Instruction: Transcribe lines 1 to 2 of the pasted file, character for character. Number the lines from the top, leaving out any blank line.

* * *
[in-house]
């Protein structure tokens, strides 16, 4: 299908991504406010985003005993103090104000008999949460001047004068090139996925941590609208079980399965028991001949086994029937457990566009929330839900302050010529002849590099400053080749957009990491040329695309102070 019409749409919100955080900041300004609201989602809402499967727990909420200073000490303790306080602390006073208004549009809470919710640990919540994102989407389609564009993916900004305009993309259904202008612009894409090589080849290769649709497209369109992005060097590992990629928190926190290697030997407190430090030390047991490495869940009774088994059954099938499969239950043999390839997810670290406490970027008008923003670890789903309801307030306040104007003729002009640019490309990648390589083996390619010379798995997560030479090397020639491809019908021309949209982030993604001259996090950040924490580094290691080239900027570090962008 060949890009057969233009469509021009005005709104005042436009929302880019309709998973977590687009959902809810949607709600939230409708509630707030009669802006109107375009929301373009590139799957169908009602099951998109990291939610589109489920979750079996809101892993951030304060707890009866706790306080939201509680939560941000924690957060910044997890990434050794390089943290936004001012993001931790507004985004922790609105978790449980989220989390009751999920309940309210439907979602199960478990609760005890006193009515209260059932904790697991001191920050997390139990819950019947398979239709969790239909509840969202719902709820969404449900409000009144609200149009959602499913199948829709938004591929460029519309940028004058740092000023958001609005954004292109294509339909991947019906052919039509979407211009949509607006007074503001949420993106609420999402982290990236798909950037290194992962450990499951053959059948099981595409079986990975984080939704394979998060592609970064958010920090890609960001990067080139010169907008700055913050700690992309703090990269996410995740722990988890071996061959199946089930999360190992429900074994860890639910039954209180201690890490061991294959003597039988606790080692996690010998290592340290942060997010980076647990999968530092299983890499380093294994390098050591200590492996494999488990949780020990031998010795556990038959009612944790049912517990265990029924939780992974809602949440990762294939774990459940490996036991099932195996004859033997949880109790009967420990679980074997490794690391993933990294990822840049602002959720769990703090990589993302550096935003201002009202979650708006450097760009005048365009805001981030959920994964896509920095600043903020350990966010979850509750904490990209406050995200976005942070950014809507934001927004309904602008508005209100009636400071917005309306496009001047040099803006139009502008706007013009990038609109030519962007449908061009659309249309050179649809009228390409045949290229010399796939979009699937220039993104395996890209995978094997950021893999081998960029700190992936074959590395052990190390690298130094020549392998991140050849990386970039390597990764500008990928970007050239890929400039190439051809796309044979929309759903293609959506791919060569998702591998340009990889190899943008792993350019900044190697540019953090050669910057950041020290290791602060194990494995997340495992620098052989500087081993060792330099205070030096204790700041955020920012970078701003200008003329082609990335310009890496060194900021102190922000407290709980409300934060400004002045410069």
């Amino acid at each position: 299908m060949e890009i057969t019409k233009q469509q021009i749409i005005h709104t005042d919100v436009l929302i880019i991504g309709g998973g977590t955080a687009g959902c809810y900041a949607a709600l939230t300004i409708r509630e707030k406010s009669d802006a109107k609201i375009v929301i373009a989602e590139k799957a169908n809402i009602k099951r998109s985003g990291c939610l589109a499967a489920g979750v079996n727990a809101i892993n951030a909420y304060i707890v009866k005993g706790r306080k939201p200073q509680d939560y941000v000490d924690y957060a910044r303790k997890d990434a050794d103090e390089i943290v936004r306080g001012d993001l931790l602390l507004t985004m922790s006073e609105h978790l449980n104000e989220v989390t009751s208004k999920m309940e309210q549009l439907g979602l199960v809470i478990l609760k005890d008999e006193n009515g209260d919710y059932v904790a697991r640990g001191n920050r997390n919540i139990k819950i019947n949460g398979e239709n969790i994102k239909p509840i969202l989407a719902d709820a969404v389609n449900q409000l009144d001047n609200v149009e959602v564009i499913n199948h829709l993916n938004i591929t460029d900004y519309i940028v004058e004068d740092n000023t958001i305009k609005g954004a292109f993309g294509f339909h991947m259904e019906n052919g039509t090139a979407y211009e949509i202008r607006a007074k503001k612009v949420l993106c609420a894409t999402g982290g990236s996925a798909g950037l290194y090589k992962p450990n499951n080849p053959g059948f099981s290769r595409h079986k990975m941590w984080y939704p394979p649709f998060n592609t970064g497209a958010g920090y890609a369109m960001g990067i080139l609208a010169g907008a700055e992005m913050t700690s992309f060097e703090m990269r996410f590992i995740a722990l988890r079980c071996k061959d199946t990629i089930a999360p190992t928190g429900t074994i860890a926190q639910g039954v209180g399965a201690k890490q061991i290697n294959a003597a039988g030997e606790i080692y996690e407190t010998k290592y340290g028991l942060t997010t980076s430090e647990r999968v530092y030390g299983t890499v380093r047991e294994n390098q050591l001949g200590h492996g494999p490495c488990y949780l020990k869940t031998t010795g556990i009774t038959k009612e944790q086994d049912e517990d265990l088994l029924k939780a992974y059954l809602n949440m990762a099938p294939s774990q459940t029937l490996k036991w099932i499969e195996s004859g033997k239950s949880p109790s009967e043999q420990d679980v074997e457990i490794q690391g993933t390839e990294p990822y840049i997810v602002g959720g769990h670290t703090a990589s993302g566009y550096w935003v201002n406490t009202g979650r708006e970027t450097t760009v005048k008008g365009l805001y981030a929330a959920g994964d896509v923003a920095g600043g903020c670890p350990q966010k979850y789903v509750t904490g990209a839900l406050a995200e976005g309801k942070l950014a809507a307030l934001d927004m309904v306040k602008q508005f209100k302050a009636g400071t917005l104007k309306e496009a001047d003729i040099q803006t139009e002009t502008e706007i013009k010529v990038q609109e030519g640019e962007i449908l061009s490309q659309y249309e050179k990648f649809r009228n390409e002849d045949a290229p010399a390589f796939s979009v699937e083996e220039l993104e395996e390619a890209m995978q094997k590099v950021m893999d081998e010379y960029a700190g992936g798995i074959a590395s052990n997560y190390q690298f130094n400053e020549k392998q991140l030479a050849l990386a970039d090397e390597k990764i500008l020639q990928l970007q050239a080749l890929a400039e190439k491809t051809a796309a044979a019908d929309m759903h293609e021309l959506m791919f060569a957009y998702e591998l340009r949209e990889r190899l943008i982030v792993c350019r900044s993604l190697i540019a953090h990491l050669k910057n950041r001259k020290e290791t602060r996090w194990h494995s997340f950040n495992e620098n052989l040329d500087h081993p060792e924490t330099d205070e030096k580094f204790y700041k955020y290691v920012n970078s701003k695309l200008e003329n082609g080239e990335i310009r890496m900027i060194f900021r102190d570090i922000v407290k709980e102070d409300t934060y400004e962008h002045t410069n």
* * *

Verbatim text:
[in-house]
């Protein structure tokens, strides 16, 4: 299908991504406010985003005993103090104000008999949460001047004068090139996925941590609208079980399965028991001949086994029937457990566009929330839900302050010529002849590099400053080749957009990491040329695309102070 019409749409919100955080900041300004609201989602809402499967727990909420200073000490303790306080602390006073208004549009809470919710640990919540994102989407389609564009993916900004305009993309259904202008612009894409090589080849290769649709497209369109992005060097590992990629928190926190290697030997407190430090030390047991490495869940009774088994059954099938499969239950043999390839997810670290406490970027008008923003670890789903309801307030306040104007003729002009640019490309990648390589083996390619010379798995997560030479090397020639491809019908021309949209982030993604001259996090950040924490580094290691080239900027570090962008 060949890009057969233009469509021009005005709104005042436009929302880019309709998973977590687009959902809810949607709600939230409708509630707030009669802006109107375009929301373009590139799957169908009602099951998109990291939610589109489920979750079996809101892993951030304060707890009866706790306080939201509680939560941000924690957060910044997890990434050794390089943290936004001012993001931790507004985004922790609105978790449980989220989390009751999920309940309210439907979602199960478990609760005890006193009515209260059932904790697991001191920050997390139990819950019947398979239709969790239909509840969202719902709820969404449900409000009144609200149009959602499913199948829709938004591929460029519309940028004058740092000023958001609005954004292109294509339909991947019906052919039509979407211009949509607006007074503001949420993106609420999402982290990236798909950037290194992962450990499951053959059948099981595409079986990975984080939704394979998060592609970064958010920090890609960001990067080139010169907008700055913050700690992309703090990269996410995740722990988890071996061959199946089930999360190992429900074994860890639910039954209180201690890490061991294959003597039988606790080692996690010998290592340290942060997010980076647990999968530092299983890499380093294994390098050591200590492996494999488990949780020990031998010795556990038959009612944790049912517990265990029924939780992974809602949440990762294939774990459940490996036991099932195996004859033997949880109790009967420990679980074997490794690391993933990294990822840049602002959720769990703090990589993302550096935003201002009202979650708006450097760009005048365009805001981030959920994964896509920095600043903020350990966010979850509750904490990209406050995200976005942070950014809507934001927004309904602008508005209100009636400071917005309306496009001047040099803006139009502008706007013009990038609109030519962007449908061009659309249309050179649809009228390409045949290229010399796939979009699937220039993104395996890209995978094997950021893999081998960029700190992936074959590395052990190390690298130094020549392998991140050849990386970039390597990764500008990928970007050239890929400039190439051809796309044979929309759903293609959506791919060569998702591998340009990889190899943008792993350019900044190697540019953090050669910057950041020290290791602060194990494995997340495992620098052989500087081993060792330099205070030096204790700041955020920012970078701003200008003329082609990335310009890496060194900021102190922000407290709980409300934060400004002045410069």